Review for Short Circuit
Nostalgia is a wonderful thing and as much as everyone wants to say that nothing good ever came from the 80s (fashion, music) one thing we did get right was movies. Back to the Future, Blade Runner, Indy and many more. In the 80s movies were awesome and none more so than when they included robots... Short Circuit is not the violence of Robocop and Terminator, but a nice mix of that sci-fi feel with a comic edge.
Short Circuit is a simple story. Newton Crosby (Steve Guttenberg) alongside with his assistant Ben (Fisher Stevens) created a robot that is so sophisticated that it can be used as a military weapon for the company NOVA. The five machines created are super smart, super strong, can destroy tanks, packed full of many other devices and can even mix a mean gin and tonic. However, when Number Five is struck by lightning it starts him off on a wild adventure. Not because he has malfunctioned, but because Number Five is ALIVE!!!
Escaping NOVA, Number Five stumbles (or lands to be more accurate) across Stephanie (Ally Sheedy) who at first thinking he is an alien, introduced Number Five to everything that the world has to offer including encyclopedias which he can read in a matter of seconds, disco music and The Three Stooges.
However, in pursuit of Number Five is Skroeder (G.W. Bailey) who wants nothing more than to put the robot out of action. But Number Five must find a way to hide and convince everyone that he is not a machine, that he is in fact alive.
I thought that the haze of nostalgia would stop me enjoying this film. But it did not. This film is every bit as great as I remembered. The jokes are spot on, the interactions between all the characters (and that includes Number Five) is wonderful and you really cannot state how wonderful the effects are in this film.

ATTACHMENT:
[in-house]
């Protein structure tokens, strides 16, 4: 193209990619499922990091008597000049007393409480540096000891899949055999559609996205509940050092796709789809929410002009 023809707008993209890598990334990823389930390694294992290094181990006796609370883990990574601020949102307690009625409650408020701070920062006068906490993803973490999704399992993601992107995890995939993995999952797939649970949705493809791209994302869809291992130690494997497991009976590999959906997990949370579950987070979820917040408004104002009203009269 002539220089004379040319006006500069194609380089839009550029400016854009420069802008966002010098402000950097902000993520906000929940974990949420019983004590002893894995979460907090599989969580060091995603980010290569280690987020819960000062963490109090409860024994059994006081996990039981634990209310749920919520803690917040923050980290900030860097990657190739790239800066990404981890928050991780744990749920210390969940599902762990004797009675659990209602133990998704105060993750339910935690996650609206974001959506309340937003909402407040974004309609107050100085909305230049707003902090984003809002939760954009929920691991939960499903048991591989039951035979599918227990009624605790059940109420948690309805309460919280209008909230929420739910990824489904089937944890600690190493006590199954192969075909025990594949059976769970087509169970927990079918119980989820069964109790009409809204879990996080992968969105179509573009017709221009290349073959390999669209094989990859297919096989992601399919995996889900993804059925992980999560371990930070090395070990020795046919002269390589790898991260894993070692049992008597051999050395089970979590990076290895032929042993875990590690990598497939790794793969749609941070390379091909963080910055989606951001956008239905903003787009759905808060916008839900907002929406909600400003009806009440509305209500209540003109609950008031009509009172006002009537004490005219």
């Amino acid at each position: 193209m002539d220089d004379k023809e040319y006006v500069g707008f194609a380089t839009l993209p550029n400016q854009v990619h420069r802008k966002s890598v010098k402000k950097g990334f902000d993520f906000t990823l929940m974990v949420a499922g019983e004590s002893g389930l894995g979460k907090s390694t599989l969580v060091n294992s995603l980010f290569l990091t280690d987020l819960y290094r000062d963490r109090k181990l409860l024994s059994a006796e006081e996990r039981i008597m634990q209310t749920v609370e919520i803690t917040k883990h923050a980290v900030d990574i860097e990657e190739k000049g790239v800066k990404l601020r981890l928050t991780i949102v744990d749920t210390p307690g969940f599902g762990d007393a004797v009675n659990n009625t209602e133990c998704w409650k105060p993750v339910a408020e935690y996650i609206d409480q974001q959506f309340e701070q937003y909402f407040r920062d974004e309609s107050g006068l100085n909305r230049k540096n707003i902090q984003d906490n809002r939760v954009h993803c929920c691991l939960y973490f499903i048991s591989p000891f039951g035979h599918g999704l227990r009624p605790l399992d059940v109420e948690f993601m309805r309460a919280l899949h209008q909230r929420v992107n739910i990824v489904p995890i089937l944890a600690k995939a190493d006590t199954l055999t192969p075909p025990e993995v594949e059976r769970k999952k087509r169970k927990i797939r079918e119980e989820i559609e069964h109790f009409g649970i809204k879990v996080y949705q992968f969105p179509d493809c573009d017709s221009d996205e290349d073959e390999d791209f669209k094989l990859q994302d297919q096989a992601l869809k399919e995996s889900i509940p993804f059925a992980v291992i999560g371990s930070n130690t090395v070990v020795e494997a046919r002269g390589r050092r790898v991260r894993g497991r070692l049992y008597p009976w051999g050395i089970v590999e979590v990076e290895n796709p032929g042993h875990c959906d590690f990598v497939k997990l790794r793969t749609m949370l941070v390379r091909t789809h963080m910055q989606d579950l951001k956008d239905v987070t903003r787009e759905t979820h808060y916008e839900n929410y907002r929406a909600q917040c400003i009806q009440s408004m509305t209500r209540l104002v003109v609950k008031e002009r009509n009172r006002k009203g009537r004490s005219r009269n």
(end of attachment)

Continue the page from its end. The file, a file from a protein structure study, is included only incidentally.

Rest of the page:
This is 1986 and so everything you are seeing on the screen is real, there is no CGI, every move, every gesture, everything that Number Five does had to be created by an amazing effects team. Although it's hard to argue that the Special Effects Oscar winner that year of Aliens didn't deserve it, the fact that it wasn't nominated is a shock.
The performance by Number Five which is made even better by Tim Blaney's vocal works makes him almost the best actor on screen. I know there is a dig that this isn't hard against Steve Guttenberg and Ally Sheedy, but even these two put on great moments throughout, especially Sheedy who I got to admit I had a crush on when I first watched it and nearly thirty years later she still looks as cute as ever.
All of the extras apart from the commentary are archive footage from when the film was originally made. Archive interviews with Ally Sheedy, Steve Guttenberg, Director John Badham, Designers Syd Mead and Eric Allard are all fine, though I do wish something more modern had been included. Creation of Number 5 is short look at how the robot was created for the film is interesting in how they created a robot more advanced than most of the actual robots that existed at the time.
Behind the Scenes is a strange almost alternative look at the scene where Skroeder is sent to find Number Five and the scene between Stephanie and Crosby in the bar. It does not add anything other than show just how many cameras and crew were involved in these relatively simple scenes. Personally I would have preferred if not an actual Behind the Scenes look at the film (even if it was another archive piece) or a look at a scene with Number Five to see how many people or different tricks were needed to make a scene like that happen.
The commentary provided by Director John Badham and Writers S.S. Wilson and Brent Maddock. This is interesting as all three are full of stories as to how the film was created and as (it seems) the writers had very little to do with the actual production they have many questions for Badham in regards to why and how certain things were done.
Unlike most commentaries that feel a little flat, this is almost like listening in on a conversation between three old friends who haven't seen each other for a while and are just having a chat while watching a film they worked on. It is obvious that they enjoyed their time creating the film and this shows throughout.
The only disappointment was that they did not include the equally fun sequel with this set two as that would have made it even more of a Nostalgic Must Have. But I guess that's just me being greedy.
Short Circuit is a film alive with wonderful moments and even if you want to say it looks dated and some of it does, the story and the nuts and bolts at the heart of it still shines through. For those who never experienced it first hand will enjoy this light and comic take on a science fiction story. For those who want to relive the film you will find that it is just as great as you remembered it.